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active affection Alexandria American appeared army attention August Baltimore beloved body born British brother called capt captain cause character Charles christian church citizens Colden Collection colonel commander congress constitution course daughter David death departed died distinguished doctor duties early Elizabeth erected esteemed excellent faithful father feet friends George grave hand happiness head heart Henry honour hope husband inscription interesting James John Joseph kind land late length Lewis lieut lived Lord manner March married Mary medal memory ment mind miss months monument native navy never Note object officers Pendleton Philadelphia present president publick received religion remains respect Richmond Robert Sacred side sons soon stone talents Thomas tion United VIRG Virginia virtues Washington wife worth York
Stran 115 - Man that is born of a woman, Is of few days, and full of trouble. He cometh forth like a flower, and is cut down: He fleeth also as a shadow, and continueth not And dost thou open thine eyes upon such an one.
Stran 205 - How lov'd, how honour'd once, avails thee not, To whom related, or by whom begot ; A heap of dust alone remains of thee, 'Tis all thou art, and all the proud shall be ! Poets themselves must fall, like those they sung, Deaf the prais'd ear, and mute the tuneful tongue.
Stran 115 - LORD, make me to know mine end, and the measure of my days, what it is ; that I may know how frail I am.
Stran 264 - ... innumerable host of happy beings, surrounding the inexpressible glory, in acts of adoration and joyous worship ; but I did not see any bodily shape or representation in the glorious appearance. I heard things unutterable. I heard their songs and hallelujahs of thanksgiving and praise, with unspeakable rapture. I felt joy unutterable and full of glory. I then applied to my conductor, and requested leave to join the happy throng ; on which he tapped me on the shoulder and said, ' You must return...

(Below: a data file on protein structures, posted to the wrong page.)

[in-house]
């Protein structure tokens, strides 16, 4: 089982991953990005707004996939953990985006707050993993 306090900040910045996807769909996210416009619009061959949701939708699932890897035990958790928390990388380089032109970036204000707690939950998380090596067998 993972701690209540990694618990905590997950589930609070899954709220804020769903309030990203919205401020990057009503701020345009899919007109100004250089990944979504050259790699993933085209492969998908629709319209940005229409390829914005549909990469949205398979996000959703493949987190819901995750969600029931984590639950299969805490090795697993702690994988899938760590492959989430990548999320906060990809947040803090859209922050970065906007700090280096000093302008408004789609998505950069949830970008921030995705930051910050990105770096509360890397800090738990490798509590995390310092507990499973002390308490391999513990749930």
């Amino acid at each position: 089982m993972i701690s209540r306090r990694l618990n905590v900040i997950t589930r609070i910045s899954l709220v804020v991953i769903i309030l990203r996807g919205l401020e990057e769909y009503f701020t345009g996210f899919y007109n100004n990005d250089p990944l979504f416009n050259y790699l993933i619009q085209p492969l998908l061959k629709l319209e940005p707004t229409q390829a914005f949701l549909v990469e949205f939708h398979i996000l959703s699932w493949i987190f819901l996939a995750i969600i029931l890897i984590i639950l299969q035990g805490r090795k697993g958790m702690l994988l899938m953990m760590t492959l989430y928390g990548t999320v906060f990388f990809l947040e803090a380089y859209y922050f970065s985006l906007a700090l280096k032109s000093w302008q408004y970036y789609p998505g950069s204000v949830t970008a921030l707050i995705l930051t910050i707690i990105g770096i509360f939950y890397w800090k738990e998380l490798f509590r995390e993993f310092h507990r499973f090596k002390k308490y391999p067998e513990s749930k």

Stran 179 - THE BODY of BENJAMIN FRANKLIN, Printer, (like the cover of an old book, its contents torn out, and stript of its lettering and gilding) lies here food for worms ; yet the work itself shall not be lost, for it will (as he believed) appear once more in a new and more beautiful edition, corrected and amended by THE AUTHOR.
Stran 78 - History and Tradition are explored in vain For a Parallel to his Character. In the Annals of modern Greatness, He stands alone, And the noblest Names of Antiquity Lose their Lustre in his Presence. Born the Benefactor of Mankind, He united all the Qualities necessary To an Illustrious Career. Nature made him Great, He made himself Virtuous. Called by his Country to the Defence of her Liberties, He triumphantly vindicated the Rights of Humanity, And on the Pillars of National Independence Laid the...
Stran 78 - Admiration ; And the Name of WASHINGTON, Adding new Lustre to Humanity, Resounded to the remotest Regions of the Earth. Magnanimous in Youth, Glorious through Life...
Stran 264 - I was conversing with my brother," said he, " on the state of my soul, and the fears I had entertained for my future welfare, I found myself, in an instant, in another state of existence, under the direction of a superior being, who ordered me to follow him. I was accordingly wafted along, I know not how, till I beheld at a distance an ineffable glory, the impression of which on my mind it is impossible to communicate to mortal man. I immediately reflected on my happy change, and thought, — -Well,...
Stran 36 - That no free government, or the blessings of liberty, can be preserved to any people, but by a firm adherence to justice, moderation, temperance, frugality, and virtue, and by frequent recurrence to fundamental principles.
Stran 201 - British father, we were told not to be in a hurry, that he had not yet determined to fight the Americans. Listen! When war was declared, our father stood up and gave us the tomahawk, and told us that he was then ready to strike the Americans ; that he wanted our assistance and that he would certainly get us our lands back, which the Americans had taken from us.